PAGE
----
Why You Must Eat Less Meat And Go The Vegan Way
Can you imagine eating “Meatless Meals” for the rest of your life? For many people, that will never be possible. Although such a lifestyle will be hard for meat lovers, my aim for writing this piece is not to ask you to stop eating meat entirely but to urge you to reduce your meat intake to the lowest barest minimum especially if you do not have an active lifestyle. To encourage you to build your meals around fish, vegetables, beans, and grains.
See also: Why I Choose To Go The Vegan Way.
According to a new World Health Organization (WHO) report, processed meat such as sausages, bacon, beef burger, hot dogs, salami, corned beef, and ham do cause cancer. The report revealed that as little as two slices of bacon can increase the risk of colorectal (bowel) cancer by 18%. Roughly 34,000 cancer deaths per year have been attributed by the WHO report to diets too high in processed meats. The report also placed processed meat in the same category as cigarettes and alcohol for causing cancer.
Another new study published in the Cancer Journal links increased meat consumption to a higher risk for kidney cancer. In the study, researchers looked at the diets and genetic information of 659 University of Texas MD Anderson Cancer Center patients who were recently diagnosed with renal cell carcinoma, which is the most common form of kidney cancer. They then compared these people to 699 healthy men and women. The researchers found that the patients with kidney cancer ate more meat—both red and white—compared to the people in the study without cancer.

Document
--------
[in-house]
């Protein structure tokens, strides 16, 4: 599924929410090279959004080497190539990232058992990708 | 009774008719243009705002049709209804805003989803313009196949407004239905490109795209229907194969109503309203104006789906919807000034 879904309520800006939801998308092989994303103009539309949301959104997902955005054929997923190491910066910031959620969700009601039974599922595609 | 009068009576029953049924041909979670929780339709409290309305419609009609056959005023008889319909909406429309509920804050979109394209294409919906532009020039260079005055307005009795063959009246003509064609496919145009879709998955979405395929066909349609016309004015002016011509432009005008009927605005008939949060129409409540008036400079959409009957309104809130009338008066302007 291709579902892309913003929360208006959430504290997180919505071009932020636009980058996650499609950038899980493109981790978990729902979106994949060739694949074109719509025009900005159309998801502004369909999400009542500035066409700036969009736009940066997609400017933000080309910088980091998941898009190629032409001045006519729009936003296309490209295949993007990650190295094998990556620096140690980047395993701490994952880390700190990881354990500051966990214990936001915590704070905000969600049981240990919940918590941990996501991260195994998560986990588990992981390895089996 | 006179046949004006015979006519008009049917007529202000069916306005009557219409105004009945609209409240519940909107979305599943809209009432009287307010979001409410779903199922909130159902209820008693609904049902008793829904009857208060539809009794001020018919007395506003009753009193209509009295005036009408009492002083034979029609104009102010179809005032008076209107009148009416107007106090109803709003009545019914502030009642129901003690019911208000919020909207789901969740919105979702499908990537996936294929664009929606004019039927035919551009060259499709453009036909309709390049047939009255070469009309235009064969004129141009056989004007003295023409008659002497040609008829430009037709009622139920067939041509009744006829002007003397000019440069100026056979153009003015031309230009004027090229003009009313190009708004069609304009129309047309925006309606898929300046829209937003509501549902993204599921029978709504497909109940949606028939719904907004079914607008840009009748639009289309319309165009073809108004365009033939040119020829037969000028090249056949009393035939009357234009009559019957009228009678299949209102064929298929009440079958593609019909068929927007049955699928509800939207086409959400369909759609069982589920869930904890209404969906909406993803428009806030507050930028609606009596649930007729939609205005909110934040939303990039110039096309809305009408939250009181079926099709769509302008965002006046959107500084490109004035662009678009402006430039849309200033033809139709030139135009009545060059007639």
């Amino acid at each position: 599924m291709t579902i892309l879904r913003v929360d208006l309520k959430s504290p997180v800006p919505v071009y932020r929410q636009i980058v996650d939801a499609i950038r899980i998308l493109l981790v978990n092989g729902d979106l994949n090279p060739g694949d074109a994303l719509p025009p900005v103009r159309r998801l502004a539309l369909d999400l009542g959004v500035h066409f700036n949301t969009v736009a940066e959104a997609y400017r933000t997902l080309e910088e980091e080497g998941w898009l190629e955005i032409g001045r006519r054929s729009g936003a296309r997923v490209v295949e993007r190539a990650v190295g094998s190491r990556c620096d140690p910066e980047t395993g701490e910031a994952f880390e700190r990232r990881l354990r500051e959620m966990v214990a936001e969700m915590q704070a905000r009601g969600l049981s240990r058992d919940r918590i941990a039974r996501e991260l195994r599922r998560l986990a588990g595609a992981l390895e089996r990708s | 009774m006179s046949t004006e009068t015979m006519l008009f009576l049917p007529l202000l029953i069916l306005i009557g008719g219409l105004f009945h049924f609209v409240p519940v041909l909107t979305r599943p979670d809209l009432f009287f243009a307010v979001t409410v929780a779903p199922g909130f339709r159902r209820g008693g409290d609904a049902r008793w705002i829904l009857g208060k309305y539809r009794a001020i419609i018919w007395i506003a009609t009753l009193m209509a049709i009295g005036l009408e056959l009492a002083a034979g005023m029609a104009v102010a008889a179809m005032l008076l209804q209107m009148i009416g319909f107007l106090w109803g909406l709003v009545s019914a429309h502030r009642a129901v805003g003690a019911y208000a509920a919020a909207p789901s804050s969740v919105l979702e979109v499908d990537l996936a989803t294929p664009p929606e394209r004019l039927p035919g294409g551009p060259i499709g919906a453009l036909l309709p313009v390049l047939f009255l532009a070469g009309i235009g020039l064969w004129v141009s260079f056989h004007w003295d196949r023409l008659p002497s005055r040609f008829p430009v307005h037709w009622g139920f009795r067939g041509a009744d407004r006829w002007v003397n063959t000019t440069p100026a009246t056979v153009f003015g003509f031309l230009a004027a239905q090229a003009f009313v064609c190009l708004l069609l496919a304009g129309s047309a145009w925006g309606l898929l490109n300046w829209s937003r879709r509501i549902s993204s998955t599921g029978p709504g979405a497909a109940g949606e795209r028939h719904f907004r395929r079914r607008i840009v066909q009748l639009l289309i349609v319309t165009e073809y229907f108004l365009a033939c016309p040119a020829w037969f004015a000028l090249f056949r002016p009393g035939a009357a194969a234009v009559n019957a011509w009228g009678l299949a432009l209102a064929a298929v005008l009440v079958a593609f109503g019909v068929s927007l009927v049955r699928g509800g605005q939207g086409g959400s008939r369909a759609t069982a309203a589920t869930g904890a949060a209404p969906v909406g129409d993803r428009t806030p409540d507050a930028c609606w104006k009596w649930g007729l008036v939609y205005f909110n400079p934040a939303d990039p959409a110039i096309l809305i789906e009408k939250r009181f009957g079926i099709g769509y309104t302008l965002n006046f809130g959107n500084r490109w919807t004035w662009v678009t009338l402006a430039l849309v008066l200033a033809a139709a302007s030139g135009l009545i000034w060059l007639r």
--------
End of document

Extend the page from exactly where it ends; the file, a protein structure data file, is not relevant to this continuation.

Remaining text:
Reducing your meat intake, therefore, reduces your likelihood of getting the deadly disease cancer. In one study of more than 35,000 women published in the British Journal of Cancer, those who ate the reddest and processed meat were found to have the highest risk of breast cancer. Other researchers have linked meat consumption to colon, prostate, pancreatic, and gastric cancers as well. One theory, according to non-profit group The Cancer Project, is that foods with high levels of fat artificially boost the hormones that promote cancer.
Reducing your meat intake also reduces your risk of getting heart diseases. Red meats and many processed portions of meat are high in saturated fat, which raises LDL or bad cholesterol and increases the risk of coronary heart disease. Studies, including more than 500,000 people published in the Archives of Internal Medicine, showed that consuming high quantities of these meats increased the chances of getting heart disease.
Another great reason why you may want to consider reducing your meat intake is to lose weight and stay in shape. Meat is high in calories and so reducing its intake will help you reduce your over-all daily recommended amount of calories. A large-scale 2010 study from Imperial College London found that those who ate about 250 grams a day of red meat (the size of one half-pound steak), poultry, or processed meat gained more weight over five years than those who ate less meat, even if they consumed the same amount of calories overall.
One may ask, “So if meat causes cancer, what can I eat”? Instead of meat, fish can be a much healthier source of protein. I particularly love smoked salmon. As a meat lover, the decision to stay away from meat didn’t come easy. It’s been almost a year since I stayed away from meat and am so proud of my discipline. I do get tempted sometimes but as long as I have strong reasons why I am staying away from it, I am able to stand by my decision. IT ALL STARTS WITH WHY!
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